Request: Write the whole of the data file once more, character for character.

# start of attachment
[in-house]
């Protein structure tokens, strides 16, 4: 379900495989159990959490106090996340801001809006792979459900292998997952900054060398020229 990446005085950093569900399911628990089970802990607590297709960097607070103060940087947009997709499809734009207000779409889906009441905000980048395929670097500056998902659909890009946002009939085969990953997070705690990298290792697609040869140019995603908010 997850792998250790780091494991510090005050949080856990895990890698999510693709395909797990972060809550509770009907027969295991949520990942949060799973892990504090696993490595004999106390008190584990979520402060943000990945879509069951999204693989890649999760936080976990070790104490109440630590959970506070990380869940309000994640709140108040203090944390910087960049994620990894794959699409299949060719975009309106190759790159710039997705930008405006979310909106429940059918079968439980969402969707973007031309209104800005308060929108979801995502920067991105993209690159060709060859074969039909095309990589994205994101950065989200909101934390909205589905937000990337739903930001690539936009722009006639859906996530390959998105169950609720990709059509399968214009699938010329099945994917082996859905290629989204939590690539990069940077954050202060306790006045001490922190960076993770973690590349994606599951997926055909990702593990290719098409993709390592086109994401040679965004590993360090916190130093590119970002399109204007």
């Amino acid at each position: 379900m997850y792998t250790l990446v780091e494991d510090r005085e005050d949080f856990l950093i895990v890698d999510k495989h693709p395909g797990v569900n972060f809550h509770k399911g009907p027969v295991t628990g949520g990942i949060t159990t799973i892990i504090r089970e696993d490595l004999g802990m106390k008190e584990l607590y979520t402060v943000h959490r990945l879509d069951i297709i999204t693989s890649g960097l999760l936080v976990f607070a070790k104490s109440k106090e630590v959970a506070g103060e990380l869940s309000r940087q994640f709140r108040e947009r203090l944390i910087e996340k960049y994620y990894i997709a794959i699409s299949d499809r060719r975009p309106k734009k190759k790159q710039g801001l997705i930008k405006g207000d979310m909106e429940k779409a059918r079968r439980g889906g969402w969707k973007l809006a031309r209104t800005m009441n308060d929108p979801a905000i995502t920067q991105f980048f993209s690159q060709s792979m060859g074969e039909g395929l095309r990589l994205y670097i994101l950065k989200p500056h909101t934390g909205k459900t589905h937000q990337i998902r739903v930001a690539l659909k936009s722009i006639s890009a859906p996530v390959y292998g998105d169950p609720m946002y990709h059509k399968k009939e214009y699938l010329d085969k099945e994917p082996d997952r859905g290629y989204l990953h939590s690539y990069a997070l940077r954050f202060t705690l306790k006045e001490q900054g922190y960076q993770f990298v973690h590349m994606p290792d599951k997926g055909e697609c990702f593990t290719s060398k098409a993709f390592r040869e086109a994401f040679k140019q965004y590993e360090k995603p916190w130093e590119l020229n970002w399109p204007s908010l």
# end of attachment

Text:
[in-house]
């Protein structure tokens, strides 16, 4: 379900495989159990959490106090996340801001809006792979459900292998997952900054060398020229 990446005085950093569900399911628990089970802990607590297709960097607070103060940087947009997709499809734009207000779409889906009441905000980048395929670097500056998902659909890009946002009939085969990953997070705690990298290792697609040869140019995603908010 997850792998250790780091494991510090005050949080856990895990890698999510693709395909797990972060809550509770009907027969295991949520990942949060799973892990504090696993490595004999106390008190584990979520402060943000990945879509069951999204693989890649999760936080976990070790104490109440630590959970506070990380869940309000994640709140108040203090944390910087960049994620990894794959699409299949060719975009309106190759790159710039997705930008405006979310909106429940059918079968439980969402969707973007031309209104800005308060929108979801995502920067991105993209690159060709060859074969039909095309990589994205994101950065989200909101934390909205589905937000990337739903930001690539936009722009006639859906996530390959998105169950609720990709059509399968214009699938010329099945994917082996859905290629989204939590690539990069940077954050202060306790006045001490922190960076993770973690590349994606599951997926055909990702593990290719098409993709390592086109994401040679965004590993360090916190130093590119970002399109204007």
């Amino acid at each position: 379900m997850y792998t250790l990446v780091e494991d510090r005085e005050d949080f856990l950093i895990v890698d999510k495989h693709p395909g797990v569900n972060f809550h509770k399911g009907p027969v295991t628990g949520g990942i949060t159990t799973i892990i504090r089970e696993d490595l004999g802990m106390k008190e584990l607590y979520t402060v943000h959490r990945l879509d069951i297709i999204t693989s890649g960097l999760l936080v976990f607070a070790k104490s109440k106090e630590v959970a506070g103060e990380l869940s309000r940087q994640f709140r108040e947009r203090l944390i910087e996340k960049y994620y990894i997709a794959i699409s299949d499809r060719r975009p309106k734009k190759k790159q710039g801001l997705i930008k405006g207000d979310m909106e429940k779409a059918r079968r439980g889906g969402w969707k973007l809006a031309r209104t800005m009441n308060d929108p979801a905000i995502t920067q991105f980048f993209s690159q060709s792979m060859g074969e039909g395929l095309r990589l994205y670097i994101l950065k989200p500056h909101t934390g909205k459900t589905h937000q990337i998902r739903v930001a690539l659909k936009s722009i006639s890009a859906p996530v390959y292998g998105d169950p609720m946002y990709h059509k399968k009939e214009y699938l010329d085969k099945e994917p082996d997952r859905g290629y989204l990953h939590s690539y990069a997070l940077r954050f202060t705690l306790k006045e001490q900054g922190y960076q993770f990298v973690h590349m994606p290792d599951k997926g055909e697609c990702f593990t290719s060398k098409a993709f390592r040869e086109a994401f040679k140019q965004y590993e360090k995603p916190w130093e590119l020229n970002w399109p204007s908010l």